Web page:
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Steph was standing at the door getting ready to go home when I thanked her for organising permission to film in the office.
Then, because I had taken 2 Syndol for period pain and it had loosened my restraints, I told her I was getting married.
Next I went in to some detail about how unhappy Cathy's mother had been when Cathy had told her about the wedding.
I was still talking at her when the phone rang.
'Sorry, I have to get this Steph,' I said, pressing the ready button & saying, 'Good evening ......... Toni speaking, how can I help?'
Today, after we got the quote for the cutlery and crockery hire for our wedding, I went online and bought 200 self-composting environmentally friendly paper bowls and plates for £39.95.
Then Cathy went to PoundStretchers in the car and came home with 60 knives, forks and spoons. "Guess how much?" she said as she put the bags down on my office floor.
"25 quid", she said before I had a chance to guess.
I was in the middle of telling Louise about it at work when Carrie arrived and said, "The food for our wedding? About 6 grand."
I don't know if it was the espresso choc from the vending machine or the tension bought on by the film, but after Cathy brought my laptop in to work and me and Alex and Tina started watching that Australian horror flick, Wolf Creek, on DVD, I had what I might describe as a panic attack and, on deciding to take the film home and burn it lest anyone else might have to go through what I was going through, left them to watch the rest of it and went back to my desk and read Clare Shorts autobiography instead.
Today the plates arrived. A small pile, that’s what I noticed.
I was wondering how they would look on the table. Not very high. They wont be a high stack like if they were fired white clay.
They will look like what they are, beige self-composting paper plates that don’t require washing up. I thought briefly about getting one out and putting some food in it, a test run. But then the cat got in the box and sat on them and I started laughing because I realised the cat didn’t give a shit about what they were made of.
Going down to Carterton-
We went out this afternoon in the car. She was bored with her work and wanted to go for a drive and had been waiting for me to finish a lecture I was having online, for my course, with a documentary maker called Jeanie.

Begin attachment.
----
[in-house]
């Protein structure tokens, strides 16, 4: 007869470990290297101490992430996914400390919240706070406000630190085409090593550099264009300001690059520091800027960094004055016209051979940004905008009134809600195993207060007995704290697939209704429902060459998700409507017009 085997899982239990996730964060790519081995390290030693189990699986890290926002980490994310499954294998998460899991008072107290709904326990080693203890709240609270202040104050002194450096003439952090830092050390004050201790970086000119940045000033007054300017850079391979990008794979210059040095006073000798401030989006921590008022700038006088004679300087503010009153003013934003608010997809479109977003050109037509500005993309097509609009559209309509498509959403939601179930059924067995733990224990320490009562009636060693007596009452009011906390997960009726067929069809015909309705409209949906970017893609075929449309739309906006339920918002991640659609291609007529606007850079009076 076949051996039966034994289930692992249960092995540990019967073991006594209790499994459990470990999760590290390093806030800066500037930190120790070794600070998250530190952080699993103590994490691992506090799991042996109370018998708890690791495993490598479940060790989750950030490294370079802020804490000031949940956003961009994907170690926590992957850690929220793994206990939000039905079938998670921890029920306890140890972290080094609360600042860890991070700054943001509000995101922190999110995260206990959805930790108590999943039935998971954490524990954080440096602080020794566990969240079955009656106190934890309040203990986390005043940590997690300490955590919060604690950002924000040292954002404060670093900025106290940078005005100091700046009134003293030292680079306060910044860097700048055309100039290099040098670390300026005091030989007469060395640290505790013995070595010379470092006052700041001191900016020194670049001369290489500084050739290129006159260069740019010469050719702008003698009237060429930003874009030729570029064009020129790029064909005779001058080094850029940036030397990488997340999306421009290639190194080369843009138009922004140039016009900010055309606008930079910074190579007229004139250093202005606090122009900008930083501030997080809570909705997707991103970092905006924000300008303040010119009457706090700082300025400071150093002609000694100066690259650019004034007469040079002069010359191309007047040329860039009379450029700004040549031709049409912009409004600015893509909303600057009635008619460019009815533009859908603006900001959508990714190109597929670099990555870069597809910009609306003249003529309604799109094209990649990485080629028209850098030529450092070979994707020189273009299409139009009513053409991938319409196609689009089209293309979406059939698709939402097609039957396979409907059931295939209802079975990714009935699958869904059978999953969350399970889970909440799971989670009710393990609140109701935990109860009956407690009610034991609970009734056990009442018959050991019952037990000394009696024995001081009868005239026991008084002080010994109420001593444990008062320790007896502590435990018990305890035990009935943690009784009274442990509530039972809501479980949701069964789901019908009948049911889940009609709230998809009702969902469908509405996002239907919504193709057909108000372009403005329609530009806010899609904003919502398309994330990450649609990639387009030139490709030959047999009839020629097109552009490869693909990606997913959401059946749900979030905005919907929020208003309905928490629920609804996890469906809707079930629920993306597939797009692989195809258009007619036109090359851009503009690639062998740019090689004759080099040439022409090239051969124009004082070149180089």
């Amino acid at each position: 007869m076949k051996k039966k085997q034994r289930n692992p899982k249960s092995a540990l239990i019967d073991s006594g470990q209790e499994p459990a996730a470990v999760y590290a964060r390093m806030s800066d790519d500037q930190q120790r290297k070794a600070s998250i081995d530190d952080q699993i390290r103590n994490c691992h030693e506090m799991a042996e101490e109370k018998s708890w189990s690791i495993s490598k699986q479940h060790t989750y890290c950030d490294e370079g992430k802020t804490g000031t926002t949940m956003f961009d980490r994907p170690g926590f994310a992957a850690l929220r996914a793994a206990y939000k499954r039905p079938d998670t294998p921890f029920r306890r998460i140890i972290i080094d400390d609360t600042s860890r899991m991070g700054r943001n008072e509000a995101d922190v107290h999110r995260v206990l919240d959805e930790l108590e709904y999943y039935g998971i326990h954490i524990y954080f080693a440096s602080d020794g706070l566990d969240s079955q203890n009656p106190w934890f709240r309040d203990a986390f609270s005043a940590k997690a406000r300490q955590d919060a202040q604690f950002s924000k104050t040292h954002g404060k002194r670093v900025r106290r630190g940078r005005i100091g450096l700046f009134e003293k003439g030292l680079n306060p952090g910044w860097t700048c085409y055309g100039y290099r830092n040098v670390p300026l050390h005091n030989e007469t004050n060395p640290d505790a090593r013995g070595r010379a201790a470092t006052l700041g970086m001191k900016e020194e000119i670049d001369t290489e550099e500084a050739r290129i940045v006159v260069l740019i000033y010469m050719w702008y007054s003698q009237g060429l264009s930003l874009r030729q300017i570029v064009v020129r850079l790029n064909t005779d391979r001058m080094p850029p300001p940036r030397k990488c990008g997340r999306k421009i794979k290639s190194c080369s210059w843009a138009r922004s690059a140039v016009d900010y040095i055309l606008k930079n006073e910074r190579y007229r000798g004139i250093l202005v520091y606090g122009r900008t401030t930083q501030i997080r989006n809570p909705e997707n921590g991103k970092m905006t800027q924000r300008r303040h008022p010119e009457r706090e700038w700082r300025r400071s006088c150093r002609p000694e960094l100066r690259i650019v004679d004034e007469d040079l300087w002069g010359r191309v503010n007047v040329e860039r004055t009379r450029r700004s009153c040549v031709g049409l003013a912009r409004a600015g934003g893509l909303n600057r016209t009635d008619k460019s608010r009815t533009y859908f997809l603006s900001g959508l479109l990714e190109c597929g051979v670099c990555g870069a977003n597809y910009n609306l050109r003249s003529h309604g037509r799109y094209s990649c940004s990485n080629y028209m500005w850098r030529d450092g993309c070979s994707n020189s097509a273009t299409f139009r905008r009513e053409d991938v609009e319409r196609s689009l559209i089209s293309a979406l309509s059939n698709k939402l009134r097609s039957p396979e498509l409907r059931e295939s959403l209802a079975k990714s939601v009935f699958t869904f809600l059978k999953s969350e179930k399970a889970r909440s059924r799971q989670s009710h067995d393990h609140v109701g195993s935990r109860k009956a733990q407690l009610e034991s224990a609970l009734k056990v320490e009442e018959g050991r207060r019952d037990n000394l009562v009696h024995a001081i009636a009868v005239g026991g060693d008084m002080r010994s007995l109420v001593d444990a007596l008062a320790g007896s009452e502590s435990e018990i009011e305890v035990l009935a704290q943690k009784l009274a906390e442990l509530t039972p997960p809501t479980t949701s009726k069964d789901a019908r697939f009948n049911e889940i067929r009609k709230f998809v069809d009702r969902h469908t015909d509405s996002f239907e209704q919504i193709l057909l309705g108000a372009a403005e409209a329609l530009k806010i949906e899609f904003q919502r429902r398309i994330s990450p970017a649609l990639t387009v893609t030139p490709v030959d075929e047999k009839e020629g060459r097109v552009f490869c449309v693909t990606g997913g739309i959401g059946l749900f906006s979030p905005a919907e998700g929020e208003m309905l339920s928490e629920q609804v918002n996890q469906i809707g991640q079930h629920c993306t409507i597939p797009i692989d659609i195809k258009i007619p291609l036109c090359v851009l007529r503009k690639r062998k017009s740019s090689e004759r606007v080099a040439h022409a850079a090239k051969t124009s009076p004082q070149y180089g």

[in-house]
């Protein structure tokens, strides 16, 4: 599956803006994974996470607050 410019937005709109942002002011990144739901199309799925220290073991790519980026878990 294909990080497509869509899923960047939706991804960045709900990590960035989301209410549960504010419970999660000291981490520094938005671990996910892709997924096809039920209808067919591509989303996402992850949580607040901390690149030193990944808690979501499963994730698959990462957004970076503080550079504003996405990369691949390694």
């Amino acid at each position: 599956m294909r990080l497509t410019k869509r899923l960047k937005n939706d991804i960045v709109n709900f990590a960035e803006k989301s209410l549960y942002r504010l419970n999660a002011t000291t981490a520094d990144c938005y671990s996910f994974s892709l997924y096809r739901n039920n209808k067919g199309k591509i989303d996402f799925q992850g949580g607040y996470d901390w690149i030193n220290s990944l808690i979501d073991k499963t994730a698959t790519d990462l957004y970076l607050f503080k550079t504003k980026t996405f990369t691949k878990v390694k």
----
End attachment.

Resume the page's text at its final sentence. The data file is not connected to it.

We got in the car, when that was all, over and after we went to get some petrol, weren’t really too sure where to go.
Then she said, “Let’s go to Carterton.”
I know a lot of people who live there and was excited by the thought because I hadn’t been there.
The first shop we went into didn't have,
surprisingly, anything that appealed.
The second shop we went in to was selling
embroidered shirts for a hundred quid that
looked like they were made of tissue paper.
So I didn't get one from there.
The third shop had a lot of plump boys on staff and all of them looked like Kelly Osborne.
The fourth shop had something that was almost appropriate but had the feel of dried fish against my skin.
In the fourth shop I began to lose heart and decided on something I'd seen back in the third.
I once worked in a hardware shop. When I took the job I thought it would be romantic.
Let me explain why. My father had been a builder and I grew up around tradesmen.
I thought that working in a hardware shop might bring me into contact with men like him and the men who worked with him.
It didn't. Because this wasn't really a hardware store. Not like the one where my dad used to go, where the people who worked there knew about screws and nails and drills and what a 4x2 was.
This was a fucking chainstore
When I get to work Jenny gives me a printed email someone has circulated about a kid in South Africa with a brain tumour. Its parents are appealing for cash to have the tumour removed.
I don't want to sound like a cunt but I say to Jenny, "Jenny, have you checked that this is valid?" She says she hasn't. "It could be a scam." I say. There's a photograph of them and their tumour baby. A tasteful black and white shot of them lying with the sleeping babies head sandwiched between theirs.
Not a nasal tube in sight.
Friday night nothing happened. We sat there the three of us doing nothing.
Then we talked about weddings.
Then I laid on the floor with my feet up on the wall to let the blood drain.
Clare stayed on the internet because she discovered she had it again.
Carrie read a magazine and gave us her wedding invitations.
She said I had to RSVP. I asked her how one went about that.
'Go to the shop and buy a special card.' she said.
'Fuck that.' I said and drew her a cartoon of her and Shaun in their wedding gear.
Because Clare had the internet again we could look at the films I make for my course so I showed Clare and Carrie.
They laughed seeing themselves. Like someone might giggle when the see themselves on tv.
I wondered what it was about seeing your own face in something that wasn't a mirror.
Was it the fact that it was public?
That someone might see them? Did it feel like fame? That someone who wasn't them would see them and think them someone important because they had stepped out of real life?
I reminded myself to remember to ask them.
I went on the bus to Oxford to get some trousers for my wedding.